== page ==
STLT#116, I’m On My Way

I don’t know where to begin with this one – while it is a joyful song of determination to sing, there are so many layers of complexity, and as a middle-aged white woman, I feel uncomfortable making any assumptions or proclamations about the things that make me go “hmm” here. So I’ll pose some questions and let those be my reflection.

According to Jacqui James in Between the Lines, the Hymnal Commission decided to rename the tune “Ethelred” to honor pioneering African American minister Egbert Ethelred Brown. Yet this is a traditional spiritual. So… cool? Not cool because it is still white people making a change to a song of the enslaved? Shortsighted but decent? Or totally excellent? (I know a member of that commission reads this blog, so I hope he’ll jump in with some insight.)

Also curious: many of the spirituals in our hymnal are called “spiritual” but this one is called “folk tune” – and I wonder why it’s parsed that way.

A question for ministers and music directors – how freely do you change/shift zipper songs like this to be more inclusive? We’re coming up on some more soon that sing to brothers and sisters, which reinforces a gender binary we now know to be incomplete. So do you add a verse? Change a verse and leave out another? Sing it as is to honor its origins (not knowing for certain what the original words are anyway)?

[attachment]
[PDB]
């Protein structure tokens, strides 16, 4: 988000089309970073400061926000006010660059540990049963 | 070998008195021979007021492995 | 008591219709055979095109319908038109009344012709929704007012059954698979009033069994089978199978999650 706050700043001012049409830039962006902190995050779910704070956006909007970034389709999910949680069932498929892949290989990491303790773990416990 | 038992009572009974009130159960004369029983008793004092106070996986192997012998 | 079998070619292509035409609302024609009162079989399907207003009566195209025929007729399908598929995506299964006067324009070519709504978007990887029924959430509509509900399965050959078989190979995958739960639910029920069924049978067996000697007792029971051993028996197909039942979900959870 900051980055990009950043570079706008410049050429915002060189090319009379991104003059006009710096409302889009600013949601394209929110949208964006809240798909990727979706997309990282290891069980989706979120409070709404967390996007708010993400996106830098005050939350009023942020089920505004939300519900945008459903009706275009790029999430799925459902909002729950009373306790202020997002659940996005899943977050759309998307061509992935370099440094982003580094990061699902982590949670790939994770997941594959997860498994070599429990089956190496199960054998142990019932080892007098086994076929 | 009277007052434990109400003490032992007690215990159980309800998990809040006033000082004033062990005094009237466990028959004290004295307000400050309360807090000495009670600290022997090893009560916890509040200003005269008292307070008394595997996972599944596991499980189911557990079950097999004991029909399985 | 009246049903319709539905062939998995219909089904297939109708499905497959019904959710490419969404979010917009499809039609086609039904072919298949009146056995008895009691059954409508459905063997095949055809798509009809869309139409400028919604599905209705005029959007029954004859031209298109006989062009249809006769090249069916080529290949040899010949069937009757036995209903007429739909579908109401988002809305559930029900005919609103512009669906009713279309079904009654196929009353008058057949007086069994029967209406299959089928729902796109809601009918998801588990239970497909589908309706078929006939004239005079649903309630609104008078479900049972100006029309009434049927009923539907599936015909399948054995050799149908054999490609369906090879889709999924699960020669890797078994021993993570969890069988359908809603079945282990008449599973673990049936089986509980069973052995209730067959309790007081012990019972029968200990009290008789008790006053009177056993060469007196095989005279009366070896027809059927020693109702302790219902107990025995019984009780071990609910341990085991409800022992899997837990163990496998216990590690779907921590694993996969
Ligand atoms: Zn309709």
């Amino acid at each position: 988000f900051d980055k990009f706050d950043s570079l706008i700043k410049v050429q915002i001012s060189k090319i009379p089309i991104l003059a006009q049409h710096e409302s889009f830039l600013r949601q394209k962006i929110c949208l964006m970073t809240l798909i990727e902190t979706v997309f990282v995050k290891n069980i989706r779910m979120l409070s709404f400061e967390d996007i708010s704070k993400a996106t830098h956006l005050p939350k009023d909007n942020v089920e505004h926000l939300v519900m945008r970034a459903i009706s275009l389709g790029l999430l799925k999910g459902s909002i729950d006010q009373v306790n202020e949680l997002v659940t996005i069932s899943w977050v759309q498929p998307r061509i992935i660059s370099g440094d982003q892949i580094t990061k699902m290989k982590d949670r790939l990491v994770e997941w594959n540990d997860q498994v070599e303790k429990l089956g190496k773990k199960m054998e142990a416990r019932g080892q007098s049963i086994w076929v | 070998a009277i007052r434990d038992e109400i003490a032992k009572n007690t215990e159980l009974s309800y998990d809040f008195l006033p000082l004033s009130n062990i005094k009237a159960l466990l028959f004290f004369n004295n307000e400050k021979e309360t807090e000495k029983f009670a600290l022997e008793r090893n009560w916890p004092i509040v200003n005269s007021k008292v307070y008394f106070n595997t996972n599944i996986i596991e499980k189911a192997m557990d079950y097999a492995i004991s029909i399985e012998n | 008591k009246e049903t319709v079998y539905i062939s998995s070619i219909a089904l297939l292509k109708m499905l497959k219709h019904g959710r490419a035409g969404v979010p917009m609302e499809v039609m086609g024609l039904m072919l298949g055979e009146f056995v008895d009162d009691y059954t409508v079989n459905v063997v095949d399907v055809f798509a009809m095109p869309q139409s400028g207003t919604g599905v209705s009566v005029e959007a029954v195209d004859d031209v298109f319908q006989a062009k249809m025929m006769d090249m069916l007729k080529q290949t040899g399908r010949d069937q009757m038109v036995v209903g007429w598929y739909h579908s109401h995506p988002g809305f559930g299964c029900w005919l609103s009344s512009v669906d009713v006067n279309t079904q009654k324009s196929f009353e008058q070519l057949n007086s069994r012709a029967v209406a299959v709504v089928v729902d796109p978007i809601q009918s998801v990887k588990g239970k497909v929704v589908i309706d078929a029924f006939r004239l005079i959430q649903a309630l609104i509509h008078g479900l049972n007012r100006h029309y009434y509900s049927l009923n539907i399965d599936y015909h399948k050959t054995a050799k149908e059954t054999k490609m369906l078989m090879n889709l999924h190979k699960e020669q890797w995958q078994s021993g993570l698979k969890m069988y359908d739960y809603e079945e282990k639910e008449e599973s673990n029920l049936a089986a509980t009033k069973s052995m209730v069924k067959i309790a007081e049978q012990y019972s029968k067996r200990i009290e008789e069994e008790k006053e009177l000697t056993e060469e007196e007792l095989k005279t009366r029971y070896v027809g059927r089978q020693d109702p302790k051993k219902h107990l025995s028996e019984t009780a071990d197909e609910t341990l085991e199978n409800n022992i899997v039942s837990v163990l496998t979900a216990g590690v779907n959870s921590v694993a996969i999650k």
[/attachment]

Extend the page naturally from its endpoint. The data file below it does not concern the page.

And then, if you do make changes, are you colonizing another’s music, or following a time-honored folk tradition? Can a folk musician like Reggie Harris change it because he is black, but not Joe Jencks because he is white? What are the rules? Are there rules?

I guess my questions come up in my attempts to be better as an ally but not treat it all so preciously either. I know that no matter what your place of privilege, you never get allyship 100% right, but I’d like to always be doing a little better, and music is one place where I can tangibly enter the work.

I’m on my way to the freedom land.
I’m on my way to the freedom land.
I’m on my way to the freedom land.
I’m on my way, great God, I’m on my way.

I asked my sister, come and go with me..

I asked my brother, come and go with me….

If they say no, I’ll go anyhow….

I’m on my way, and I won’t turn back…

And… as a song for our times, this certainly is one. We’re taking up the call to resistance, and asking those around us to come with us, to resist oppression and be free. And for people with marginalized identities, it is a matter of life and death. Yet: I hesitate to use this song for a new purpose without interrogating it first.

Yeah, this work is hard. But it’s a good hard.


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